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Children's Story Garden  >  Resourceful Santa Claus

Girl standing in wild undergrowth, casting milkwood seeds to the breeze.

The Children's Story Garden

Resourceful Santa Claus


RESOURCEFUL SANTA CLAUS

ONE Saturday about two weeks before Christmas found Miss Guinevere Hilliard sitting in the large fireside chair, swinging her silk-stockinged leg disconsolately to and fro, endeavoring to write a letter to Santa Claus. She was nine years old and the only child of the rich silk merchant. At her side sat Fuzzy, the small white poodle, gazing with blinking, cynical eyes into the fire.

"Dear Santa Claus," she began, "I suppose I'd better have another doll this Christmas, but I don't care much, for I have too many already. But if you do give me one, please give me one that can say something besides 'Mamma,' when I punch it. And don't give me any more railroad games, for I'm tired having nurse tell me to run and play at railroads. And I don't want silk dresses or furs, either, for they aren't really Christmas presents. And I want the biggest tree I've ever had, with the biggest balls and the brightest tinsel, or else I don't want any . . .  Oh, Fuzzy, I'm tired of Christmas and tired of Santa Claus." Whereupon the sated and blasé young lady fell asleep, and did not awaken until Fuzzy, startled into consciousness by the landing of a spark on the tip of his aristocratic nose, leaped into his mistress's lap in a fine fury.

The sleep had been so sound that Miss Guinevere had not seen her nurse enter the library, and finding a fallen sheet of paper, pick it up and depart with it. Being a very wise nurse, she naturally forwarded it to the person for whom it was intended. Old Santa Claus must surely have scratched his head over the difficulty of giving a merry Christmas to so world-weary and fastidious a maiden. But Santa Claus was a resourceful old fellow, and did not intend to be deposed by a "poor little rich girl."

The two weeks passed, and Christmas morning dawned in a flurry of snowflakes. Miss Guinevere tumbled out of bed at a late hour, and peeping through the curtains addressed herself to her bosom-friend, Fuzzy. "Now, Fuzzy, what do you think of this — snow on Christmas morning? My new hat and your pink bow will both be spoiled if we go out, and there is nothing to do at home," and she jerked her small shoe viciously.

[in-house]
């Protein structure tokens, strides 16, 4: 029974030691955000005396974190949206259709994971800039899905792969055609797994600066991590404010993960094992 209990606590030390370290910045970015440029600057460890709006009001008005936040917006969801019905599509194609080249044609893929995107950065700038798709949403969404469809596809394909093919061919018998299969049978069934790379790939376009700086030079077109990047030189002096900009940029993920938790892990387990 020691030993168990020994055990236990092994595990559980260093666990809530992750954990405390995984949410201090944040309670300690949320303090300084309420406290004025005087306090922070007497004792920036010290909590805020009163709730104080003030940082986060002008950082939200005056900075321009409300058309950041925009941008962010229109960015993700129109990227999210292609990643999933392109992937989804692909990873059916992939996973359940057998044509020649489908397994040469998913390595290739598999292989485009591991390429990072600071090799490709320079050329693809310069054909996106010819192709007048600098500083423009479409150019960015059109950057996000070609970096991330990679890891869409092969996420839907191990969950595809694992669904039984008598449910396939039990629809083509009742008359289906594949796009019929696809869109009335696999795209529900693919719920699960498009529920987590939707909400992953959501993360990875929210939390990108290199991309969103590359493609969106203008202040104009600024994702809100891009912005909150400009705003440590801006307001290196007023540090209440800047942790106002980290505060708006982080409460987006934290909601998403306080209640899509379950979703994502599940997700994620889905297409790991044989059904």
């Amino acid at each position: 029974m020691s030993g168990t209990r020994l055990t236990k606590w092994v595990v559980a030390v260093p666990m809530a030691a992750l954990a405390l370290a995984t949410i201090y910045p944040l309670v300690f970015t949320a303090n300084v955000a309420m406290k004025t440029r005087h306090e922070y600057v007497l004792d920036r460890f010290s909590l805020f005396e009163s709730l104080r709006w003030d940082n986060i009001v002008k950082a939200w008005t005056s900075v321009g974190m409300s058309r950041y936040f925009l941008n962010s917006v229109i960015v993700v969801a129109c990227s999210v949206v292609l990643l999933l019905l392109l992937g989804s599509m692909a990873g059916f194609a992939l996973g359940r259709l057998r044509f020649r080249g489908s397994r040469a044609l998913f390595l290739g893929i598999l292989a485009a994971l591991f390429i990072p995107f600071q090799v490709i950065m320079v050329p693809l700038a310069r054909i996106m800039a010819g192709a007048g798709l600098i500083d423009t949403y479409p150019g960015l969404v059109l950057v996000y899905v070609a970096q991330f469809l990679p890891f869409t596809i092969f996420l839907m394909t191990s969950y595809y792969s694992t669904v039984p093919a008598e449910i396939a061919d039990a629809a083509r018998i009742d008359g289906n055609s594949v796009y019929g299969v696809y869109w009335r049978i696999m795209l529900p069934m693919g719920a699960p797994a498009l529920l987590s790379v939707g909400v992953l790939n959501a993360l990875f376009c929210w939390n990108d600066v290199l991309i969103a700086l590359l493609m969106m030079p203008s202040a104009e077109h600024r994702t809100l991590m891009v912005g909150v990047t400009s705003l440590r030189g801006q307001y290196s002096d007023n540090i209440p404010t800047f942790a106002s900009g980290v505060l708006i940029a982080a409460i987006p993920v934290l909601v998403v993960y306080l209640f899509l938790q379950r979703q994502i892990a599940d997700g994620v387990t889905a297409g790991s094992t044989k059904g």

At this critical juncture her mother entered and bade her hurry downstairs to see what Santa Claus had brought for her. Very nonchalantly she descended, quite prepared to be bored. She opened the door, and looked, and looked, and did not understand. No glittering balls, no electric lights, no miniature cars tooting around the bottom of the tree; no life-sized bisque doll-baby, no silks nor jewels. Instead, a small cedar tree with a silver star at the top, and over its branches strings of cranberries and pop-corn chains, home-made fairies and ginger-bread dolls — what quaint, friendly, little beings they were! There was a white cotton doll-baby with a lovely briar-stitched cape, and black, beady eyes, which pierced straight into one's heart's secrets, and a lovely little grandmother doll with a hickory-nut head upon which was perched a dainty white cap, while a little white shawl and white apron over her drab-colored dress completed her costume. She had a quizzical expression as one who should say, "Am I not welcome?" Miss Guinevere Hilliard saw and smiled on them all, and touched them gently and tenderly in turn. Sitting down on the white sheet which draped the tree-box, with an orange in one hand and a Christmas-candy poll-parrot in the other, and gazing deep into Fuzzy's eyes, she remarked, "Fuzzy, dear, isn't this the funniest Christmas ever?"

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"Santa Claus . . . Sent You This Little Girl"

Just at this moment the door opened and Mrs. Hilliard led in a small child, probably a year or two younger than Guinevere, her hair braided in two very stiff neat braids. She wore a little coat which she had seriously outgrown, and a funny close-fitting bonnet. On her face was an expression of surprise which matched Guinevere's own. Mrs. Hilliard watched the two children a minute and then, laughing, said, "Guinevere, Santa Claus received your note, and sent you this little girl, whose name is Mary Jones and whose home has been in an orphan asylum until today. Now she is to live with us and play with you and love and care for all your poor neglected bisque dollies who squeak 'Mamma' when you punch them."

Then from an unnoticed bundle she produced a little brown coat, a pair of leggings, two stout shoes, a skating cap and a pair of mittens. "These, dear," she said to Guinevere, "are your new stormy-day clothes, guaranteed not to mind the snow-flakes. Now, when you can tear yourself away from your tree, go up and put them on, and then you and Mary and Fuzzy go out for a romp in the drifts."

That night before going to bed, though tired and sleepy, after a strenuous day, Guinevere demanded a pencil and paper and wrote: "Dear Santa Claus, you are the best ever, and Mary Jones says so, too. Please forgive everything I said before, because I've been an only child and Mamma says she's sorry for only children, because they get too much. But, now, I have Mary Jones and we both love gingerbread-dolls, and I do love you, Santa Claus. Yours truly, Guinevere Hilliard."

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In The Children's Story Garden. Stories collected by a committee of the Philadelphia Yearly Meeting — Anna Pettit Broomell, Emily Cooper Johnson, Elizabeth W. Collins, Alice Hall Paxson, Annie Hillborn, and Anna D. White. Illustrated by Katharine Richardson Wireman and Eugénie M. Wireman. Published in 1920 by J. B. Lippincott Company, Philadelphia.